Bainbridge Island Japanese American Exclusion Memorial, Bainbridge Island
(4.6/5 based on 85 reviews on the web)
The Bainbridge Island Japanese American Exclusion Memorial is an outdoor exhibit commemorating the internment of Japanese Americans from Bainbridge Island in the state of Washington. It is located on the south shore of Eagle Harbor, opposite the town of Winslow. Administratively, it is a unit of the Minidoka National Historic Site in Idaho.BackgroundJapanese immigrants first came to Bainbridge Island in the 1880s, working in sawmills and strawberry harvesting, and by the 1940s had become an integral part of the island's community. Because of the island's proximity to naval bases, local Japanese Americans were the first in the whole country to be interned. 227 Japanese Americans were ordered to leave the island with six days' notice. They departed by ferry on March 30, 1942. The island had a total of 276 Japanese American residents at the time; those who were away from the island at the time due to study, military service, or other business were not permitted to return. Most internees were sent to Manzanar, California, though some were later transferred to Minidoka, Idaho. Local newspapers such as the The Bainbridge Review (made famous by the novel and film Snow Falling on Cedars) spoke out against the internment and continued to publish correspondence from internees. A Seattle Post-Intelligencer photograph of Bainbridge Island resident Fumiko Hayashida and her 13-month-old daughter preparing to board the ferry that day became famous as a symbol of the internment. 150 returned to the island after the end of World War II. By 2011, about 90 survivors remained, of whom 20 still lived on the island.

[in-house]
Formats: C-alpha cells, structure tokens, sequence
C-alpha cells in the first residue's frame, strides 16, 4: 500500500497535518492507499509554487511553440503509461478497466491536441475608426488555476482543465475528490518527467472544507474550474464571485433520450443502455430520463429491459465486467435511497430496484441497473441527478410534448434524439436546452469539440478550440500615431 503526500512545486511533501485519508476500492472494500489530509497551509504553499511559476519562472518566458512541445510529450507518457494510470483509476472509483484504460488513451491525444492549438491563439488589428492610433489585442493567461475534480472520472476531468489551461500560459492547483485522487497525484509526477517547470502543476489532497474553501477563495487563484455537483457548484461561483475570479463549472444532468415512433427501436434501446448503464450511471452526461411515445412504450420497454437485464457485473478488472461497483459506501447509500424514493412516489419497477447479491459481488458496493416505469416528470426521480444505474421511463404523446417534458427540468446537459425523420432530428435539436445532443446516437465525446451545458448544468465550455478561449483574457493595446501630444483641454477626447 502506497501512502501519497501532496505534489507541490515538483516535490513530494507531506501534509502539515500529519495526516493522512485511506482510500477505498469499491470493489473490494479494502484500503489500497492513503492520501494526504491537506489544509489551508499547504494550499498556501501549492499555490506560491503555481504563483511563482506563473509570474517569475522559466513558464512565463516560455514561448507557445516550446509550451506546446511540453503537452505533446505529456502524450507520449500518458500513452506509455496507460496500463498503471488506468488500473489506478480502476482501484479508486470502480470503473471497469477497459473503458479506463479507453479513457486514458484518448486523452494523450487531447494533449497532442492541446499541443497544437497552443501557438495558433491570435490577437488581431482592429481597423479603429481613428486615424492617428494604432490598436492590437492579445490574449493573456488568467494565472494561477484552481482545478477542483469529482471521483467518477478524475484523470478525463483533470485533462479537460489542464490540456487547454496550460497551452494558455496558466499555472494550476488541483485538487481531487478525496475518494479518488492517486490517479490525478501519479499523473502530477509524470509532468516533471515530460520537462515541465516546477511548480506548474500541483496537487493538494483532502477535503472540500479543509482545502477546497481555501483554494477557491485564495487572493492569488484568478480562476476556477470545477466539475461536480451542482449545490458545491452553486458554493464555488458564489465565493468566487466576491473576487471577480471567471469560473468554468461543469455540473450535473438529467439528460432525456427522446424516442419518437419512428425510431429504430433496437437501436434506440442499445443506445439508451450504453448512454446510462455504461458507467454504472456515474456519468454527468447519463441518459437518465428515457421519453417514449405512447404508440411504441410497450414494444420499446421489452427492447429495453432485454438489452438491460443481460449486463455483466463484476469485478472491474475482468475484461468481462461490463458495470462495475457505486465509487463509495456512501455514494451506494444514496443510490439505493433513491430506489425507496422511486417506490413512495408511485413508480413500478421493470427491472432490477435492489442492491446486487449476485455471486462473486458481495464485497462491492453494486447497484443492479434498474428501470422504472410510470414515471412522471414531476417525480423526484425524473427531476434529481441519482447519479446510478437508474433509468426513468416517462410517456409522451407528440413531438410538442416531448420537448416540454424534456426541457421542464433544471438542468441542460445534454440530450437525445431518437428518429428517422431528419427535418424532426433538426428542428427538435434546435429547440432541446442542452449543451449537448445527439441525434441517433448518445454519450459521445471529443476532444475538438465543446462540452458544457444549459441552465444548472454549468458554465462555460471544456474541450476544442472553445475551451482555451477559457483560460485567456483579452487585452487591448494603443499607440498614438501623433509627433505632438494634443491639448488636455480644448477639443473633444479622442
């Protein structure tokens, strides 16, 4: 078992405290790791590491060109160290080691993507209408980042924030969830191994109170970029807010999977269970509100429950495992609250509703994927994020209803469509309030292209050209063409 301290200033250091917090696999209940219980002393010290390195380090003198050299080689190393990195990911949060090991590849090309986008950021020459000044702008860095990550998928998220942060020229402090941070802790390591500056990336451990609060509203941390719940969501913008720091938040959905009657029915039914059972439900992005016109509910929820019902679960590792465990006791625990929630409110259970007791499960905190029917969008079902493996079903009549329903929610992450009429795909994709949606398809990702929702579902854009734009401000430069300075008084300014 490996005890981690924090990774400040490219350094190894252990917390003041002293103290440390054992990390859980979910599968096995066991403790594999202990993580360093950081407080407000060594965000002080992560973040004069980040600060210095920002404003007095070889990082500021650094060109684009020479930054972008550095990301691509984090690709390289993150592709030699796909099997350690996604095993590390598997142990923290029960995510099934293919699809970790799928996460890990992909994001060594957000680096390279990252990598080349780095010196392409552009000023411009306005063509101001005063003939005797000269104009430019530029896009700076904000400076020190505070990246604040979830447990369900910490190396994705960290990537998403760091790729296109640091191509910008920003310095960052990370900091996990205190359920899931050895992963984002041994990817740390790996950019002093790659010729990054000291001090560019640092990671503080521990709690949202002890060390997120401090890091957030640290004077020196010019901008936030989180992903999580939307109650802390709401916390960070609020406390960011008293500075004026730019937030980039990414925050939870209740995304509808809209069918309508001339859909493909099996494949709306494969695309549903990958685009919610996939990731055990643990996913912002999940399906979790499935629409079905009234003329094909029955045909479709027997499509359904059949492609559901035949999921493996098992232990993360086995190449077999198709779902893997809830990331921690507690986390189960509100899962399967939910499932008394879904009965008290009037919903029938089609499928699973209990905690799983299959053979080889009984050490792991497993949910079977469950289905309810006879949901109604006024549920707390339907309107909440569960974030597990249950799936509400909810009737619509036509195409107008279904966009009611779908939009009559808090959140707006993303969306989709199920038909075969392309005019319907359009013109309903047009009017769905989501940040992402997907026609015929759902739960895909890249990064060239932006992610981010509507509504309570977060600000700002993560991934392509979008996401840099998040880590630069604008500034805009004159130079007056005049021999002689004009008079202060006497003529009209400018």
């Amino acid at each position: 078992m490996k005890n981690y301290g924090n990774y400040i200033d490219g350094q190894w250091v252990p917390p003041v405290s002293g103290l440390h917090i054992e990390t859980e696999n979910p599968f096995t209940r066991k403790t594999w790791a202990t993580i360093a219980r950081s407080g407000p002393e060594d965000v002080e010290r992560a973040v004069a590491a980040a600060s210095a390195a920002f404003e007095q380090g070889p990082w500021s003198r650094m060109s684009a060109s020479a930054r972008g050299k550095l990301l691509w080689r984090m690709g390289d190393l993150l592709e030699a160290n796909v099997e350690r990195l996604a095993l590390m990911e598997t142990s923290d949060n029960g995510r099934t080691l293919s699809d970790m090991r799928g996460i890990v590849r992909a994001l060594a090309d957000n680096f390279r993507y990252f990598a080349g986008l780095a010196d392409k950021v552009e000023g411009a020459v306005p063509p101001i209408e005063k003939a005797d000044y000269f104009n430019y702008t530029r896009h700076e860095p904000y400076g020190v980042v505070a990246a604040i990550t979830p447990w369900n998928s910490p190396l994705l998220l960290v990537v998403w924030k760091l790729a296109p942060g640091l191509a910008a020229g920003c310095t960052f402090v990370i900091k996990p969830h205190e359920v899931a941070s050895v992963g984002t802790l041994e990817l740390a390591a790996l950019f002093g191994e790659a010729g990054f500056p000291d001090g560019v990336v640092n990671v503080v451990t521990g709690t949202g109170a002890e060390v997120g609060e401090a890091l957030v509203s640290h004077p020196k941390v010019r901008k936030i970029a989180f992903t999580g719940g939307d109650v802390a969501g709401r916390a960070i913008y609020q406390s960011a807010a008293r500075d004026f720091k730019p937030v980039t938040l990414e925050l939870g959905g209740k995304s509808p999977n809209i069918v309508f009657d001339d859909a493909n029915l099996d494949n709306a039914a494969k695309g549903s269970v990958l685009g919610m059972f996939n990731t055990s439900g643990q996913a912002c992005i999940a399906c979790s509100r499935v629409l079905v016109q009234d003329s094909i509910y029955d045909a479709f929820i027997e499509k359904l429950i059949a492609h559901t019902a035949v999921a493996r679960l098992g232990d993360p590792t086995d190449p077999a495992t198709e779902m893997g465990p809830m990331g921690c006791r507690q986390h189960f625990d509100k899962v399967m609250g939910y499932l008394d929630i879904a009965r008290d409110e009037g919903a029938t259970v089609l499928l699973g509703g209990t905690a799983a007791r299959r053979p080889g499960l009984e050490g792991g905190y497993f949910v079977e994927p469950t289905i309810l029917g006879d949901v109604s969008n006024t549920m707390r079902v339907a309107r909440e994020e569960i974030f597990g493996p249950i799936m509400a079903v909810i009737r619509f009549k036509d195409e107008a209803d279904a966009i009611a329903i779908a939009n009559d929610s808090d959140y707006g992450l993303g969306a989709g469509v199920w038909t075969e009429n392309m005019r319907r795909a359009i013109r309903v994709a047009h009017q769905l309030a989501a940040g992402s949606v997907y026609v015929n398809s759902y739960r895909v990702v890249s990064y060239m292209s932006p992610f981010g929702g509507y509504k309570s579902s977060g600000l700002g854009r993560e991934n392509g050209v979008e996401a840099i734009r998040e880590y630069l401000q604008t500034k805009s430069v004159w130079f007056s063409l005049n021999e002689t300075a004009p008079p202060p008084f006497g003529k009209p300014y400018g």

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Reviews
TripAdvisor
  • A must see for history buffs, those who care about civil rights and those who simply may not be aware of the this sad and very embarrassing event in our nation's history - the internment of Japanese A...  more »
  • This memorial is a serene and beautiful walk reminding us how much has changed in 70 years. It is a place that reminds all of us to help and trust our neighbors and friends of all nationalities and ba...  more »
  • We spend a few hours here looking at all the names of the Japanese people that were removed from the island at the start of WWII. Built on the same spot where the piers were back then to take them ove...  more »
Google
  • This is an incredibly powerful memorial about the 200+ Japanese who were whisked away shortly after the bombing of Pearl Harbor. They were relocated into "camps" until the war was over. Most were American citizens. All of them had their rights trampled despite our supposed adherence to a constitution. They were put into these camps out of fear and racism. Not because of any real threat. In all, 120,000 People of Japanese descent were incarcerated in camps around the country. Many lost their lands and most of their possessions. Only recently have presidents apologized for these tragic events. The big question is, have we learned our lesson? Would we ever again trample on the rights of our citizen simply because of a group's race, ethnic background or religion? What do our current presidential candidates say about this?
  • This is where internment started for many Japanese Americans in WWII. It's a small memorial but an important one. It's very well done.
  • Learnt a lot about this event. Park Ranger Andrew was very helpful.
  • Well worth a visit
  • Chilling.